Nebraska Residential Lease Agreement

Last Updated: July 13, 2022 by Elizabeth Souza

The Nebraska residential lease agreement (“rental agreement”) includes the terms and conditions regarding the fixed period rental of residential property in exchange for periodic payments. Before a lease agreement is signed, both parties should negotiate the terms to ensure the arrangement is fair for both sides.

Nebraska Lease Agreement Disclosures

The below disclosures are required for all residential lease agreements in Nebraska.

Disclosure Applicable to
Landlord Name/Address All Units
Lead Paint All Units Prior to 1978
Questions? To chat with a Nebraska landlord tenant attorney, click here

Landlord’s Name & Address

Applicable to all rental units in Nebraska.

Creates a line of communication for important notices and demands between tenant and landlord. Landlords or any authorized individual to act on behalf of the property should provide contact information (including their address) within or alongside the lease. This disclosure must be given to the tenant in writing at or before the commencement of the tenancy.

Lead-Based Paint Disclosure

Applicable to any rental units built prior to 1978.

It is a federal law in the United States that any home built prior to 1978 must disclose the risks posed by lead-based paints. This law requires landlords in Nebraska to:

  • Fill out and attach this lead-based paint disclosure form to the lease agreement.
  • Provide the tenant with an Environmental Protection Agency (EPA)-approved pamphlet about the dangers of lead-based paint.
  • Provide additional records or reports about the presence or hazards of any known lead-based paint in the unit. For multi-unit buildings with common areas, this includes information from building-wide evaluations.

Download: Nebraska Lead-Based Paint Disclosure Form (PDF)

Optional Disclosures & Addendums (Recommended)

The below lease agreement disclosures and addendums are not required by Nebraska law. These disclosures can be helpful to include to help reduce future conflicts with tenants or reduce legal liability for landlords.

Optional Disclosure How the Disclosure is Helpful
Asbestos This disclosure informs tenants if there is asbestos at the property. If there is asbestos a tenant can take certain precautions to minimize the chance of disturbing the asbestos fibers.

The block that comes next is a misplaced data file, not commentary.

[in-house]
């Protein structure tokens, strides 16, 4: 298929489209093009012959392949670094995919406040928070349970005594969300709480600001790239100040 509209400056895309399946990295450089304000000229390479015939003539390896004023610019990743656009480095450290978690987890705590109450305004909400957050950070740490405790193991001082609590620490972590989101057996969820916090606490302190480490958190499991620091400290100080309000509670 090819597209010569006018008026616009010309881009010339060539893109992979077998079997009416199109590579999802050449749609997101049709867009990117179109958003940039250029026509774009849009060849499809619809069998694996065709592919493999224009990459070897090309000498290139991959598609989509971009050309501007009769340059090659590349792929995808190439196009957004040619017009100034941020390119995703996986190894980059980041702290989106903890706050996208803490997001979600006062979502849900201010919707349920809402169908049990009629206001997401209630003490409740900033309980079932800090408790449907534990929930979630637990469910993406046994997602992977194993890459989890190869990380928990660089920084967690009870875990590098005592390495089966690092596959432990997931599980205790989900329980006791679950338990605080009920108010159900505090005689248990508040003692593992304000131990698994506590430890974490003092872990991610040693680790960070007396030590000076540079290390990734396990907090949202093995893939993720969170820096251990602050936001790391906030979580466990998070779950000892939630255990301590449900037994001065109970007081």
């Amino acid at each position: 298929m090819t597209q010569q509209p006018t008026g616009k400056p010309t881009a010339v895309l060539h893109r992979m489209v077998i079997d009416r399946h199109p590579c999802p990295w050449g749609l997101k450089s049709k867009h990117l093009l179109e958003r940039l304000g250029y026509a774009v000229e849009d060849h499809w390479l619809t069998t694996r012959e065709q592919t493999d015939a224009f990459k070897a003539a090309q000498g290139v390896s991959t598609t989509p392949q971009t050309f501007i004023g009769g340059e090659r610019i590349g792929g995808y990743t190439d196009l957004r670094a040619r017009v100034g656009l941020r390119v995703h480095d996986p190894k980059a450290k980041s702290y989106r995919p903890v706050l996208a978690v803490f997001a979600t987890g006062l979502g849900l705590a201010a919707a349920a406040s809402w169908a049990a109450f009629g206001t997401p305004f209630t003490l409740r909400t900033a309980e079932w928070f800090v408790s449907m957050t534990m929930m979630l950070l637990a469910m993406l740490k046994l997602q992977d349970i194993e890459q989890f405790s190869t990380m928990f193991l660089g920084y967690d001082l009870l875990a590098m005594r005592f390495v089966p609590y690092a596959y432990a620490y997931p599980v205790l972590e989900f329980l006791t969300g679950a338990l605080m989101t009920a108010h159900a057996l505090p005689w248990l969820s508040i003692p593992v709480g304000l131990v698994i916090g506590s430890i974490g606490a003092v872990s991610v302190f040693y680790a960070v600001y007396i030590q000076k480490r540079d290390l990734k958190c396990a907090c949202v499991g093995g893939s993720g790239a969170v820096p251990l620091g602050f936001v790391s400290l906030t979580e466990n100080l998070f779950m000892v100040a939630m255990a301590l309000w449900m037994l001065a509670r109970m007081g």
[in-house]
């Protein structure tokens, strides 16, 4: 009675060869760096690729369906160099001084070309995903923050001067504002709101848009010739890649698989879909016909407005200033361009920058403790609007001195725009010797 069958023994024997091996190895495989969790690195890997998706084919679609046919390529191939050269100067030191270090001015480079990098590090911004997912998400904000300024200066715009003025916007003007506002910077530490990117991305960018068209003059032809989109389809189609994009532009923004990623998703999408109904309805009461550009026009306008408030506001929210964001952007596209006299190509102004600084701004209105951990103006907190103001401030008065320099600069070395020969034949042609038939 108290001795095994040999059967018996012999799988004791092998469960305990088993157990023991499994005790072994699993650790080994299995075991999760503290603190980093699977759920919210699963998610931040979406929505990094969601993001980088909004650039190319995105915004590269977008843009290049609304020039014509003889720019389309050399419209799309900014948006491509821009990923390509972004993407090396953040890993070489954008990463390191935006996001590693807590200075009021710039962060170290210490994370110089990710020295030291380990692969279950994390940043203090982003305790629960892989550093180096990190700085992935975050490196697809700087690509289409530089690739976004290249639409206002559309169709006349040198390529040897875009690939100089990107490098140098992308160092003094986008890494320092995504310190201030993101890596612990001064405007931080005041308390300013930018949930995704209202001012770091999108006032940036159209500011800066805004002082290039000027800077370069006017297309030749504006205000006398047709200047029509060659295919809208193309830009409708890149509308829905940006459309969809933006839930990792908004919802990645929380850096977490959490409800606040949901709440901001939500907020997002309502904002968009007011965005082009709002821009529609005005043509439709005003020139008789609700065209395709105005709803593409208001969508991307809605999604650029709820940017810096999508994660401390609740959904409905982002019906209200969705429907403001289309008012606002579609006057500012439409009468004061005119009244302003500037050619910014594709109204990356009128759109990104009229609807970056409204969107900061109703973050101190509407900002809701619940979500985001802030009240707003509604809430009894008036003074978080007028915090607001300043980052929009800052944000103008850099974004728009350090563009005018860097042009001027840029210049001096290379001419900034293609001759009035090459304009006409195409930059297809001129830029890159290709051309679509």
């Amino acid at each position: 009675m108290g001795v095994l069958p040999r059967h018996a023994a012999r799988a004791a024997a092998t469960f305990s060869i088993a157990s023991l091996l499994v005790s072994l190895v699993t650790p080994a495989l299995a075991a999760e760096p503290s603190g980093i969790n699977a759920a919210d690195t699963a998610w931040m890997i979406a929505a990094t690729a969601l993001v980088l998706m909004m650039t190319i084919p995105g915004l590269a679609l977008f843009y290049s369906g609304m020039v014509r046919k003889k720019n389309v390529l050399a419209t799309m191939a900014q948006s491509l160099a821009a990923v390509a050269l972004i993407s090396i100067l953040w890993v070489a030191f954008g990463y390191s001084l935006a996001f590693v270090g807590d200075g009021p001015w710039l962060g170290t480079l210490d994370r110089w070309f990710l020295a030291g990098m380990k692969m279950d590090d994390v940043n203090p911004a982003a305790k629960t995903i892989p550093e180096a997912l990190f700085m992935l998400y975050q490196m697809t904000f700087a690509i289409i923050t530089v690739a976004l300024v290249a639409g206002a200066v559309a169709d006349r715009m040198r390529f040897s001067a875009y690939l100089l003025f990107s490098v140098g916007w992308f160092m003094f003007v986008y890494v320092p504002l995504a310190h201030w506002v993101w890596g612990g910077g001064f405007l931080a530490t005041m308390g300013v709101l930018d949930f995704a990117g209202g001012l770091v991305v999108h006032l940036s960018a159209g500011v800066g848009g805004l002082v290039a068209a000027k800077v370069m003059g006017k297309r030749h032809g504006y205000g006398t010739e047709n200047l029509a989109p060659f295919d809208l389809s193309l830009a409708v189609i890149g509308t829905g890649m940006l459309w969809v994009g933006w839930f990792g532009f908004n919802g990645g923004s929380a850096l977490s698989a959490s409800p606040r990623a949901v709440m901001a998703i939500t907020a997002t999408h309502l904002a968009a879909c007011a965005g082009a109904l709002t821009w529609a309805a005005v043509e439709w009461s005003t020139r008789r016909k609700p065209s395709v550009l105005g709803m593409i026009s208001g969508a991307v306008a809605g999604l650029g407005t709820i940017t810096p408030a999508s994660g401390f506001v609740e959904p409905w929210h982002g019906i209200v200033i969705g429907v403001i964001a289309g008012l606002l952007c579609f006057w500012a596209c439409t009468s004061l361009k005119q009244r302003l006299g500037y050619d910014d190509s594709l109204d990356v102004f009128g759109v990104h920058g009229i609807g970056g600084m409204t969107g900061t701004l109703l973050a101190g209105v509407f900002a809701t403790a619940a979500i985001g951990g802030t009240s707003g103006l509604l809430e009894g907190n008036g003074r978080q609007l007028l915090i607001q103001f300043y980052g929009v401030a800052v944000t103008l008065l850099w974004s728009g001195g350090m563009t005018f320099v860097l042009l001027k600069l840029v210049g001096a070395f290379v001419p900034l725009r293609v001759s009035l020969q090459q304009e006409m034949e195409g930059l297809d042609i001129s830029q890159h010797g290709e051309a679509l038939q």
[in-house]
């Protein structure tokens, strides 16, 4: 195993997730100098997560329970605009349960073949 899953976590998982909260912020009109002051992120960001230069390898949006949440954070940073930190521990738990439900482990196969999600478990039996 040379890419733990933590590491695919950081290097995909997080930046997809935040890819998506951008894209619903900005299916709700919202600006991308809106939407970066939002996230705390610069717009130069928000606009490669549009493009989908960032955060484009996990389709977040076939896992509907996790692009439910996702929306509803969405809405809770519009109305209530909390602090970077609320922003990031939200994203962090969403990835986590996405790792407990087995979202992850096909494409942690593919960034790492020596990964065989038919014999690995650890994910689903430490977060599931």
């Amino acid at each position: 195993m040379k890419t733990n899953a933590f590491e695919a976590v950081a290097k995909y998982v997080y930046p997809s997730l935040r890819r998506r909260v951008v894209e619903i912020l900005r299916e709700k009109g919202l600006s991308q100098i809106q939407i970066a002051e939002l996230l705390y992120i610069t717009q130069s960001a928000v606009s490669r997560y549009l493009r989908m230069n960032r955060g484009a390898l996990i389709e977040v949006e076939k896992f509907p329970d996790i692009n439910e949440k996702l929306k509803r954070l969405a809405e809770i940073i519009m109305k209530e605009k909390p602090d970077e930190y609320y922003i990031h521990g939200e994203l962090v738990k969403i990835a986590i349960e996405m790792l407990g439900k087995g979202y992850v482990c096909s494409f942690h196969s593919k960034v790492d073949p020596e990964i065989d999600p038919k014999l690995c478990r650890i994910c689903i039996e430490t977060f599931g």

Bed Bugs If the rental unit has a history of infestation, landlords should provide information on how to handle a bed bug infestation. This disclosure notifies the tenant of their obligation to cooperate with bed bug prevention and immediately report any sign of infestation to the landlord.
Late/Returned Check Fees Landlords should disclose if they will charge a late fee or a returned check fee in the lease agreement. In Nebraska there is no restriction on late fees. Returned check fees are limited to $10 per bad check.
Medical Marijuana Use Inform tenants if medical marijuana use on the property is permittable. Some state laws allow landlords to restrict marijuana usage to non-smoking methods only or inform tenants of designated smoking areas to not interfere with other tenants’ enjoyment of the premises.
Mold Disclosure Informing the tenant of the current mold status of a property protects the landlord against future liability of mold damages.
Move-in Checklist A move-in checklist holds the tenant accountable for future damages that they may cause.
Non-Refundable Fees A non-refundable charge must be written in the lease agreement. If a non-refundable charge is not written in the lease, the tenant may be subject to a refund upon termination of the lease.
Shared Utilities Arrangements For rental units with shared utilities, a landlord should disclose the specifics of how they are shared, and how each party’s bill is calculated. Providing this information to tenants will give them a reasonable expectation of what they owe each month.
Smoking Inform tenants of designated smoking areas to not interfere with other tenants’ enjoyment of the premises.

Consequences of Not Including Mandatory Disclosures

Disclosures outline the important health, safety, and property information and vary by state. If a landlord does not provide the tenant with the federally or state-mandated disclosures, they could face legal repercussions or monetary penalties.

If a landlord fails to disclose the lead-based paint hazard disclosure, they can face fines of up to $18,364 per violation. (24 CFR § 30.65)

It’s best to check with your local and state laws on which disclosures you must provide to your tenant.

Sources